It’s the most wonderful time of the year… right? Holiday cheer is (hopefully) infectious, and a merry time with your nearest and dearest is an idyllic way to celebrate 2012. But if the near and dear are gathering in your home, and you’re stuck with whipping-up a holiday feast for the entire family—it’s good-bye mistletoe, and hello Xanax. Fear not: There’s no reason to drown yourself in liquid cheer and gravy—hosting a stress-free holiday is doable. These tips, from Hudson Valley’s expert partiers, spill the secrets to make planning (and hosting!) stress free. Now, put down the bottle.
First, Prep Laura Pensiero, owner of Gigi Trattoria in Rhinebeck, suggests that in order to keep the stress low, start thinking about menu ideas as soon as possible. Once you have a general menu in mind, you can figure out what can be done in advance and create a shopping list. “Lists are important—they keep you sane, on target and directed when you hit the market,” she says. Chris Crocco, proprietor of Brasserie 292 in Poughkeepsie, says, “It’s all about the ‘Meez.’” Mise en place—everything in its place—is the only way to successfully serve 50 guests. “In my opinion, simple is always better—keep your menu offerings simple and of high quality. Your guests will appreciate the attention to detail,” Crocoo says. Mary Anne and Richard Erickson, co-owners and executive chefs of Blue Mountain Bistro-to-Go, stress the importance of the length of the party. Mary Anne says that if you’re throwing a holiday cocktail party, it’s important to choose the time carefully, and make sure the guests are clearly aware that you’re not serving dinner. People coming from work are hungry, so you’ll need to have a nice spread of appetizers. They suggest at least six different appetizers for your guests—some stationary and some passed—for a good cocktail mix. She always suggests using foods that are in season, and adds, “No one wants to eat asparagus in December.”
Now, Eat Pensiero’s best word of advice is to keep it simple and do as much as possible in advance. “For a crowd, I like only the main dish to be actually ‘cooking’ when entertaining—all else is reheated or divine at room temperature.” she says. As a registered dietitian, Pensiero understands that holiday eating can be both flavorful and healthful. She recommends using a lot of tasty seasonal, local vegetable side dishes and portion control. And yes, it’s okay to ask someone to bring a dish. Erickson has seen an upswing in pot luck parties lately, and found that it’s fun to ask each guest to bring their holiday favorite. She says, “This way, everyone gets to participate and feel like they’re a part of things—it also lightens the load for the host.”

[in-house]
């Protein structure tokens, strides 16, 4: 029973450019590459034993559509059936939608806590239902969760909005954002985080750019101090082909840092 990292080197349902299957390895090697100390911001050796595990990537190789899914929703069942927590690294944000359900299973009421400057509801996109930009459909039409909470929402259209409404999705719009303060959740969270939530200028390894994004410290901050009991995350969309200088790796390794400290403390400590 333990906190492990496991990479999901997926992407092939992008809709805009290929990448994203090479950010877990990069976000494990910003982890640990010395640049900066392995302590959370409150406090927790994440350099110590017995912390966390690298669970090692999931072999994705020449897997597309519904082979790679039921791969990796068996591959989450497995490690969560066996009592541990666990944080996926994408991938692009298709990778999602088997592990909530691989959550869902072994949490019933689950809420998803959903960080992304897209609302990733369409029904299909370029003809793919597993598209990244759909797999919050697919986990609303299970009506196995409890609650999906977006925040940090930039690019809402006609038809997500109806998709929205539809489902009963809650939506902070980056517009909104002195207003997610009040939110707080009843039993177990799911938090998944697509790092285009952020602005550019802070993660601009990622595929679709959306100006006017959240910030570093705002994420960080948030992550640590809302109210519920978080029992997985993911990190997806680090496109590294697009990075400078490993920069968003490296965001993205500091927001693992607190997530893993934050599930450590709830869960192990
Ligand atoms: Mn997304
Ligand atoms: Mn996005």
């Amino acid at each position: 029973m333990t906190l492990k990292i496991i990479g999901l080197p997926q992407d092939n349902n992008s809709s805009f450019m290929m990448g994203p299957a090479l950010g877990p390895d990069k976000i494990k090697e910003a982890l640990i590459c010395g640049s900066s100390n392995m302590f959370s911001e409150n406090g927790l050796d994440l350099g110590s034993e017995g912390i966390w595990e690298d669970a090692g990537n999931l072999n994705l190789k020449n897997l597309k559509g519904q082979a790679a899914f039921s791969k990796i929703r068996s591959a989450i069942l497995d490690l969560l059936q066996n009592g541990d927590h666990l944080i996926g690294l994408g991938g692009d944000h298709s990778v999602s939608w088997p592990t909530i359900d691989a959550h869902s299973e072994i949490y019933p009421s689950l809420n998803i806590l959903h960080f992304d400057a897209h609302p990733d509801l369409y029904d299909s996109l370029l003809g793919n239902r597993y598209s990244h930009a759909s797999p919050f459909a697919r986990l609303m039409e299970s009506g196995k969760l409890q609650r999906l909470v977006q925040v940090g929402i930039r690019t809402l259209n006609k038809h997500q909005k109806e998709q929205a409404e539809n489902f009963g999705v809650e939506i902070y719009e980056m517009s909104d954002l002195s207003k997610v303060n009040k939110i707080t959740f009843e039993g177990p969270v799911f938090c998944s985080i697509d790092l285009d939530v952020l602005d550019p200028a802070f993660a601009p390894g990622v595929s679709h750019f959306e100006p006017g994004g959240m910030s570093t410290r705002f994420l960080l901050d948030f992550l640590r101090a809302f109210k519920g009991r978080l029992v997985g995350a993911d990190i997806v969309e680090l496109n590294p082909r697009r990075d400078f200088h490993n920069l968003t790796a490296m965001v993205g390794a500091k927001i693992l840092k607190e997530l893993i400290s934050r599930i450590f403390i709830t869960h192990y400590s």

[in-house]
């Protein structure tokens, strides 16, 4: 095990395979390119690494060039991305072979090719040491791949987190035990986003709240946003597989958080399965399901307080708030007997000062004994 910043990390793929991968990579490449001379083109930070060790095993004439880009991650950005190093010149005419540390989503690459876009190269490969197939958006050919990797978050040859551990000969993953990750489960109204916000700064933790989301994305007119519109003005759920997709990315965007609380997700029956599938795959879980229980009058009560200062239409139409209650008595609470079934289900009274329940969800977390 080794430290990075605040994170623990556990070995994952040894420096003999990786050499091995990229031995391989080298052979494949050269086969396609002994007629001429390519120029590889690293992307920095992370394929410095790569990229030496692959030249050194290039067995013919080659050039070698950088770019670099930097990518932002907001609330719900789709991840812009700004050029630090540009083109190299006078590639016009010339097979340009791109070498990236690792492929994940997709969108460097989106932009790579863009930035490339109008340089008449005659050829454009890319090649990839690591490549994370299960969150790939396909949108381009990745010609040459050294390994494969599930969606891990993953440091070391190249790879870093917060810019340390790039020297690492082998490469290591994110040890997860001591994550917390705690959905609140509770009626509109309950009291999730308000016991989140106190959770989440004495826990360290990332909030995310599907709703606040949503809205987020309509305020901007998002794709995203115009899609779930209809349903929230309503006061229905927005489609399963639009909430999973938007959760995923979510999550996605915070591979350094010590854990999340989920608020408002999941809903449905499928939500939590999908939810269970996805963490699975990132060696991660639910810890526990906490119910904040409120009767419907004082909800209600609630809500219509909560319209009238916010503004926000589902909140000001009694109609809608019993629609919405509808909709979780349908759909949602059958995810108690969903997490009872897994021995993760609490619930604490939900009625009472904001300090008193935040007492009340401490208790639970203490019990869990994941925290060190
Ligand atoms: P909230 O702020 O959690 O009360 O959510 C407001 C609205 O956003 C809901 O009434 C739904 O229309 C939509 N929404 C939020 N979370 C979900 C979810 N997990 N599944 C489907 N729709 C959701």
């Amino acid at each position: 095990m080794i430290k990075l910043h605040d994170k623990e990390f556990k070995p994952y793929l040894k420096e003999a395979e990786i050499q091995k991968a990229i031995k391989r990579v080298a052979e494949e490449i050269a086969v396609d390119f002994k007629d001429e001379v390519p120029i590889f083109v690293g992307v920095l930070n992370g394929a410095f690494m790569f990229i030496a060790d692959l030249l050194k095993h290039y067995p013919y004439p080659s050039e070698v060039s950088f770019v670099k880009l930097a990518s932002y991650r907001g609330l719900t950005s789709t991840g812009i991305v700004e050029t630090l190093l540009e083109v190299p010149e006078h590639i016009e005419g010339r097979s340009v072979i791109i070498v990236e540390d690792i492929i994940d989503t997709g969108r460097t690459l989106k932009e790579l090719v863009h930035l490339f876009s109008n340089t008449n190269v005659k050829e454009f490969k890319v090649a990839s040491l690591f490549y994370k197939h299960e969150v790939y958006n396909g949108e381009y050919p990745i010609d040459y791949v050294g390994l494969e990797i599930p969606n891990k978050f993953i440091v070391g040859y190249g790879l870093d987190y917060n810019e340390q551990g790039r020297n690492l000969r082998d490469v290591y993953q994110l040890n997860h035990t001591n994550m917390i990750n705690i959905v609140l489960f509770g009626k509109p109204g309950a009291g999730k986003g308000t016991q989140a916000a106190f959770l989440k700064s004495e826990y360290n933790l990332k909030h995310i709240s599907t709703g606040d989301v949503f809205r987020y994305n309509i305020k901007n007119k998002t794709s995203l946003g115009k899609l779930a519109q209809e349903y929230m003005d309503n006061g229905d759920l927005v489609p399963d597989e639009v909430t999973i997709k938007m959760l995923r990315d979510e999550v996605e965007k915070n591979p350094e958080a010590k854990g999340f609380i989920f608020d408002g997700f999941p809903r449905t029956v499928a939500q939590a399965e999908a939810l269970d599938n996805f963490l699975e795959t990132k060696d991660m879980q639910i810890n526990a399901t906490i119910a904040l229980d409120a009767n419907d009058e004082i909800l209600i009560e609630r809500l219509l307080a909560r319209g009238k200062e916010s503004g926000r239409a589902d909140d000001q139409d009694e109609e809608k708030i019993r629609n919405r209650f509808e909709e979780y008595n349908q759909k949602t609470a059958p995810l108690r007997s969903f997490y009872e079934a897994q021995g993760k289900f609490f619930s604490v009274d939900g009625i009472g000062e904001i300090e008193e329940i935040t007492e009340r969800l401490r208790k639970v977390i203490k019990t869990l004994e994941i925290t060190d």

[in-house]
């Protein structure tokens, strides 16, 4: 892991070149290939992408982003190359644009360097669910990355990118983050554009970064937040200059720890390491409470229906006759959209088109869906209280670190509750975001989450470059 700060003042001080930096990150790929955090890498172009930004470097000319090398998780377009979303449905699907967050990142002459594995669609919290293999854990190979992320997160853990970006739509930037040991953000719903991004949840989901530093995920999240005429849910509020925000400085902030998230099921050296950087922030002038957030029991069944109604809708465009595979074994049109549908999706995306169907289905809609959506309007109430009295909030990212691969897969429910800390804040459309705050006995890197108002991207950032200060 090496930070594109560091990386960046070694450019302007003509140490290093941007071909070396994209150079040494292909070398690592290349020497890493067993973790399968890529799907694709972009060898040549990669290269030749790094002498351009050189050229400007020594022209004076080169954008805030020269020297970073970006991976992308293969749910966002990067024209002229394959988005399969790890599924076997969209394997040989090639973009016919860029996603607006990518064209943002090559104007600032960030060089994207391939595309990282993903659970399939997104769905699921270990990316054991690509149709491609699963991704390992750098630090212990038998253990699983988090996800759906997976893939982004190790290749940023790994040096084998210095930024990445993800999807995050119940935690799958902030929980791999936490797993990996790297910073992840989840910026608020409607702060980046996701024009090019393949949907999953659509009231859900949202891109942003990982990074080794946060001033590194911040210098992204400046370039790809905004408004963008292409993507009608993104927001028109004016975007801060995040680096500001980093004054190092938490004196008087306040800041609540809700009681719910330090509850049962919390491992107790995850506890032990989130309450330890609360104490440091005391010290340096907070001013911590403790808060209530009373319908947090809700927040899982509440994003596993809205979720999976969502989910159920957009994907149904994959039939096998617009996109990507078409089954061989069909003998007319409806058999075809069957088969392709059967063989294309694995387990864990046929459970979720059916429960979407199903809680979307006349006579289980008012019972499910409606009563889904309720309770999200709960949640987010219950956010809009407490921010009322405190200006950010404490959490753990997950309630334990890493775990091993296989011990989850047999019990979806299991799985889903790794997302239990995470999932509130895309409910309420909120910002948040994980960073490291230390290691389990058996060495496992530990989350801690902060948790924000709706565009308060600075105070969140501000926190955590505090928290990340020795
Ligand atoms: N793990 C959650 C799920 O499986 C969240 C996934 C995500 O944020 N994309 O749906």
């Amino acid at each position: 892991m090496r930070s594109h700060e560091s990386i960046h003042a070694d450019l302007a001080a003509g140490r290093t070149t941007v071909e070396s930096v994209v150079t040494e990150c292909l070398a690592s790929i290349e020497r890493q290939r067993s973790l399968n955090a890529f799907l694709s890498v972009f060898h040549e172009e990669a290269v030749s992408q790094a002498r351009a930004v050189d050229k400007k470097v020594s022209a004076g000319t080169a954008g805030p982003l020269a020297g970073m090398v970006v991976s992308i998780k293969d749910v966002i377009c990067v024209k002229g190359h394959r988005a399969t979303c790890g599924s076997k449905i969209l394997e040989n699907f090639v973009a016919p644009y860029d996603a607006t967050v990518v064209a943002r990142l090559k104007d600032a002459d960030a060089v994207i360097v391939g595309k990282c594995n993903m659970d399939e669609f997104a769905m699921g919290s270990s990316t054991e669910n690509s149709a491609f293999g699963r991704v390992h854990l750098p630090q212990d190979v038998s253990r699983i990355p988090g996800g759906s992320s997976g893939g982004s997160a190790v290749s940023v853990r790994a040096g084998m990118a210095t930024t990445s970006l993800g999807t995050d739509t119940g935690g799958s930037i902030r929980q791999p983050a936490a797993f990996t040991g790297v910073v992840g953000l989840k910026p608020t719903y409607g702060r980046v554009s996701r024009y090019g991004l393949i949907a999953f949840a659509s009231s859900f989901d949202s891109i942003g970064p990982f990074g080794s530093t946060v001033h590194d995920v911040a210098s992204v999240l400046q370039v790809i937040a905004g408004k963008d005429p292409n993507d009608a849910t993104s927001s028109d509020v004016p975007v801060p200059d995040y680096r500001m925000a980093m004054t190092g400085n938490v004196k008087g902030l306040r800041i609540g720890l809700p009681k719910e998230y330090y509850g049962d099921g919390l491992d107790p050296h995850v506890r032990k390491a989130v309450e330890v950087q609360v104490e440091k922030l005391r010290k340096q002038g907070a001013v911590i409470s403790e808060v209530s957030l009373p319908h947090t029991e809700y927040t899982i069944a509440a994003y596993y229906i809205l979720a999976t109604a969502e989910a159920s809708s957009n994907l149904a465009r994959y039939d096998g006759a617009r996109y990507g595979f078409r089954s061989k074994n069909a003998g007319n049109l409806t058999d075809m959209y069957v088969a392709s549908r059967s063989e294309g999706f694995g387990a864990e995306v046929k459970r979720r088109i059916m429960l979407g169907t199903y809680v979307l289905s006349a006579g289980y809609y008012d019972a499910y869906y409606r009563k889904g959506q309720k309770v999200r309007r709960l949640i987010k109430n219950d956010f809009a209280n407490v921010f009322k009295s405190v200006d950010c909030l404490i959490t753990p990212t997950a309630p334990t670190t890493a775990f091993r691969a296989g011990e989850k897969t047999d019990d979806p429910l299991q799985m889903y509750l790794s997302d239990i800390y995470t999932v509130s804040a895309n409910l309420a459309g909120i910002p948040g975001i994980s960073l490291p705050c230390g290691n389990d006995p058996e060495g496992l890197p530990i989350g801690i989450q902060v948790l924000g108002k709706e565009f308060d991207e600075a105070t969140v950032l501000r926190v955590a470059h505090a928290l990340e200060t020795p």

Then, Sweet Dessert bars are a fantastic (and trendy) way to make a big impact for a large group. The designated and well-designed area is the perfect place to display (aka: show off) your laborious efforts in the kitchen. Simply set up a designated dessert table, and carefully display your sweets in groups. Think theme, such as favorite fall treats for Thanksgiving and wintery sweets for the holiday, with varying sizes and quantities. Peppermint and chocolate pops, doughnuts, and cupcakes make a really standout presentation.
Don’t Forget the Drink The holidays and boozing go hand-in-hand. Paul Maloney, owner of artisanal cocktail haven Stockade Tavern in Kingston, recommends a holiday punch for a larger crowd. “Before cocktails, Americans were serving punch, so it’s a traditional drink for the holiday,” he says. The Boston Rum Punch is light in alcohol, flavorful, and allows you to mingle while your guest serve themselves. He says, “It’s important to have small glasses and make sure you actually run out of the punch—otherwise, your guests won’t switch to another booze.” The natural booze progression would be to wine, which makes for an easy drink to serve with dinner. Crocco says that not all quality wines carry heavy price tags, and he likes to follow certain importers or distributors. “Thanks to Google, you can easily look up ‘great wine importers and distributors to follow’ and get a list of quality offerings,” he says. “The easiest way is to find a local shop that likes to talk to their customers about wines and spirits, and to guide them in the right direction.” And at the end of the night, Maloney recommends to serve a small, stirred spirit—this can be batched and ready to serve (in a lovely pitcher) at the end of the evening. The preferred end-of-the-evening cocktail for his clients is a Palmetto (an aged-rum version of the Manhattan), or a Boulevardier (a bourbon Negroni). He mentions that renting glassware is often the easiest option for a large group.
Now, Be Merry Sure, the booze will make you merry, but there’s nothing like décor and music to get you in the spirit. Maloney advises extra candles and flowers for a simple and meaningful décor, and says that just because it’s the holidays, it’s not necessary to be completely traditional. “We’ve thrown a Valentine’s Day party with a gothic theme and love old-fashioned things like early jazz for the holiday.” And the music? Crocco recommends a gentle mix of the Ramones and the Smiths, while Erickson loves Pandora for creating the perfect holiday party playlist.
Experience fall at its finest when you dine in Ellenville, where diverse meets local. From live music to locally sourced ingredients, there’s something for everyone in this scenic, historical and outdoorsy town, whether you’re a diehard vegan or a steak enthusiast.
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